There is a criterion in terms of energy:
Let be the expectation energy of the state. It is a bound state iff .
Position representation and momentum representation
Position representation of a wave function: ,
momentum representation of a wave function: ;
where is the position eigenstate and the momentum eigenstate respectively.
The two representations are linked by Fourier transform.
Probability amplitude
A probability amplitude is of the form .
Probability current
Having the metaphor of probability density as mass density, then probability current is the current:
The probability current and probability density together satisfy the continuity equation:
Probability density
Given the wave function of a particle, is the probability density at position and time . means the probability of finding the particle near .
Scattering state
The wave function of scattering state can be understood as a propagating wave. See also "bound state".
There is a criterion in terms of energy:
Let be the expectation energy of the state. It is a scattering state iff .
Square-integrable
Square-integrable is a necessary condition for a function being the position/momentum representation of a wave function of a bound state of the system.
Given the position representation of a state vector of a wave function, square-integrable means:
1D case: .
3D case: .
Stationary state
A stationary state of a bound system is an eigenstate of Hamiltonian operator. Classically, it corresponds to standing wave. It is equivalent to the following things: [nb 2]
  • an eigenstate of the Hamiltonian operator
  • an eigenfunction of Time-Independent Schrödinger Equation
  • a state of definite energy
  • a state which "every expectation value is constant in time"
  • a state whose probability density () does not change with respect to time, i.e.

Measurement postulates

Born's rule
The probability of the state collapse to an eigenstate of an observable is given by .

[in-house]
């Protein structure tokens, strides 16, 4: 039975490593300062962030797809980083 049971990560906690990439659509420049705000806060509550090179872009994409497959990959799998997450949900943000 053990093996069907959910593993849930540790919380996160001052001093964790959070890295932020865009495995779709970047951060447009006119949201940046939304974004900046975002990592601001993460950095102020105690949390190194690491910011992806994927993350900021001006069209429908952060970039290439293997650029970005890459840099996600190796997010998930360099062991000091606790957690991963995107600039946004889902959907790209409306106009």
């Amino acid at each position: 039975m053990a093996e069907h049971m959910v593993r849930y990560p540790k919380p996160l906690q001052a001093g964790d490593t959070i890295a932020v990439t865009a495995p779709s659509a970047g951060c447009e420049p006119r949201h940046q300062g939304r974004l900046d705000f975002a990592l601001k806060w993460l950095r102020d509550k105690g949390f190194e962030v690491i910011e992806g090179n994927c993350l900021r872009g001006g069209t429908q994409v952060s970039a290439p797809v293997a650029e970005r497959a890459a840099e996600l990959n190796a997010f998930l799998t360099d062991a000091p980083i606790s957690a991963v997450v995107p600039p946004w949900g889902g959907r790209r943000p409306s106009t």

Collapse
"Collapse" means the sudden process which the state of the system will "suddenly" change to an eigenstate of the observable during measurement.
Eigenstates
An eigenstate of an operator is a vector satisfied the eigenvalue equation: , where is a scalar.
Usually, in bra–ket notation, the eigenstate will be represented by its corresponding eigenvalue if the corresponding observable is understood.
Expectation value
The expectation value of the observable M with respect to a state is the average outcome of measuring with respect to an ensemble of state .
can be calculated by:
.
If the state is given by a density matrix , .
Hermitian operator
An operator satisfying .
Equivalently, for all allowable wave function .
Observable
Mathematically, it is represented by a Hermitian operator.

Indistinguishable particles

Exchange
Intrinsically identical particles
If the intrinsic properties (properties that can be measured but are independent of the quantum state, e.g. charge, total spin, mass) of two particles are the same, they are said to be (intrinsically) identical.
Indistinguishable particles
If a system shows measurable differences when one of its particles is replaced by another particle, these two particles are called distinguishable.
Bosons
Bosons are particles with integer spin (s = 0, 1, 2, ... ). They can either be elementary (like photons) or composite (such as mesons, nuclei or even atoms). There are five known elementary bosons: the four force carrying gauge bosons γ (photon), g (gluon), Z (Z boson) and W (W boson), as well as the Higgs boson.
Fermions
Fermions are particles with half-integer spin (s = 1/2, 3/2, 5/2, ... ). Like bosons, they can be elementary or composite particles. There are two types of elementary fermions: quarks and leptons, which are the main constituents of ordinary matter.
Anti-symmetrization of wave functions
Symmetrization of wave functions
Pauli exclusion principle

Quantum statistical mechanics

Bose–Einstein distribution
Bose–Einstein condensation
Bose–Einstein condensation state (BEC state)
Fermi energy
Fermi–Dirac distribution
Slater determinant

Nonlocality

Entanglement
Bell's inequality
Entangled state
separable state
no cloning theorem

Rotation: spin/angular momentum

Spin
angular momentum
Clebsch–Gordan coefficients
singlet state and triplet state

Approximation methods

adiabatic approximation
Born–Oppenheimer approximation
WKB approximation
time-dependent perturbation theory
time-independent perturbation theory

Historical Terms / semi-classical treatment

Ehrenfest theorem
A theorem connecting the classical mechanics and result derived from Schrödinger equation.
first quantization
wave–particle duality

Uncategorized terms

uncertainty principle
Canonical commutation relations
Path integral
wavenumber